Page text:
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Rancher tests water coming in, going out each month

Water quality will be an increasingly important aspect of managing livestock, a Colfax, Wash., rancher said. His family hosted a farm walk on its operation this week.

Kammerzell sees more pressure on water quality in future

By Matthew Weaver

Capital Press

COLFAX, Wash. — Rancher Tom Kammerzell is going on the offensive when it comes to checking water quality.

Kammerzell tests water once a month as it comes onto his Colfax, Wash., ranch and as it comes off. He said he believes that in the future there will be increasing pressure from government agencies to restrict water use and quality.

Sometimes the water is cleaner when it leaves the ranch than when it comes in, he said.

“You need to identify what the contributors are and who the culprit is, and not have a blanket ‘You’re a cattle producer, so you’re the one who’s guilty,’” Kammerzell said. “I have no problem being responsible for what I’m doing, but I don’t believe I should be responsible for what we don’t do.”

Riparian areas — those along streams — are especially important, he said.

The Washington Department of Ecology wants complete livestock exclusion from any riparian zones if a farmer receives funding to build them, Kammerzell said. He allowed his animals in for brief periods during the growing season to reduce the amount of hemlock.

“We do not believe it’s in the best interest of the riparian area to leave that organic matter six feet deep,” he said, noting it attracts skunks, voles and other animals that defecate in the area. Their feces have a higher content of fecal coliform than cattle, Kammerzell said.

“You can have a mouse that has very high concentration versus a cow pie, and that’s all concentrated right near the riparian area,” he said.

Kammerzell and his wife, Cheryl, talked about their experience using Highland cattle, a Scottish breed, during a Tilth Producers of Washington walking tour on their property this week.

Jacqueline Cramer, education coordinator for the Tilth Producers of Washington, said the Kammerzells have created a situation beneficial to the animals and the land using traditional methods.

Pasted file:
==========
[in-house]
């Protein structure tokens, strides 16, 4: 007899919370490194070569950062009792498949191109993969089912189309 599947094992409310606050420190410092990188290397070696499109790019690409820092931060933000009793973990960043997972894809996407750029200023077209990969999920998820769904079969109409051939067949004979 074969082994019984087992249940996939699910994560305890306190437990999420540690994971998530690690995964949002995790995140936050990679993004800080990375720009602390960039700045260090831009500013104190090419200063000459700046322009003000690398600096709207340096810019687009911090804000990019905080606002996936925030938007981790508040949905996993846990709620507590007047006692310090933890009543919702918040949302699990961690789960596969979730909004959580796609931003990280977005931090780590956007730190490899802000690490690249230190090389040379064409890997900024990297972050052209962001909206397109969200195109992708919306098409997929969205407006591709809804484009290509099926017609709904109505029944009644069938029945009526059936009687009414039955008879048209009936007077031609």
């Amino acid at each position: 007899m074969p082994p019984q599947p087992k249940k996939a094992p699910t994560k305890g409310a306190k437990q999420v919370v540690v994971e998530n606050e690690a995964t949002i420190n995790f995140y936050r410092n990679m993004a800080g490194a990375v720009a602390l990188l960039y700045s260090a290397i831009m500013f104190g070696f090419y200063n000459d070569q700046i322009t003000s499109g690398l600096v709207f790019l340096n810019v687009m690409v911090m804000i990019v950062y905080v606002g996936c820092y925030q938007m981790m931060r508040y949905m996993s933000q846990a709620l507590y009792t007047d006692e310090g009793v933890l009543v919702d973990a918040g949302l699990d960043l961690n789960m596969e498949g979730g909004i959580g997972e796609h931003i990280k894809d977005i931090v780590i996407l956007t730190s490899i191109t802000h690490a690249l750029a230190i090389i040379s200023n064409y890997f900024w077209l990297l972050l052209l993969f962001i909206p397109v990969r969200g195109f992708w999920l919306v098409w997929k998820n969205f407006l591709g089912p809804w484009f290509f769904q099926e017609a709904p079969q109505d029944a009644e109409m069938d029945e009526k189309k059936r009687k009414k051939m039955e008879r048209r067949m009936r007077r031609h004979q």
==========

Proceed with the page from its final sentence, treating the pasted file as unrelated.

“They’ve got healthy animals and a really happy customer base — people waiting to buy their product,” Cramer said. “They think a lot about what they’re doing and will adapt. They’ve chosen a lifestyle that’s healthy and they’re still managing to be farmers without working around the clock.”

Marcy Ostrom, program leader for Washington State University’s small farms program in Wenatchee, said Kammerzell improves his pasture as he grazes, which requires careful observation as he moves his cattle.

“He has to do it in a really exact way,” she said. “It takes a lot of knowledge how to restore the grasses you want and put pressures on the weeds you don’t want.”

The Kammerzells hope eventually to turn 125 acres of pasture outside Colfax into 17 smaller paddocks, moving about 16 head of cattle among the paddocks to graze and manage weeds.

Kammerzell recommends farmers be proactive rather than reactive when it comes to legislation.

“The letters and interest from Ecology is not going to go away,” he said. “Anybody that has any areas adjacent to any waterways is going to have to be looking at the whole system. You can’t have pastures and cattle without water.”





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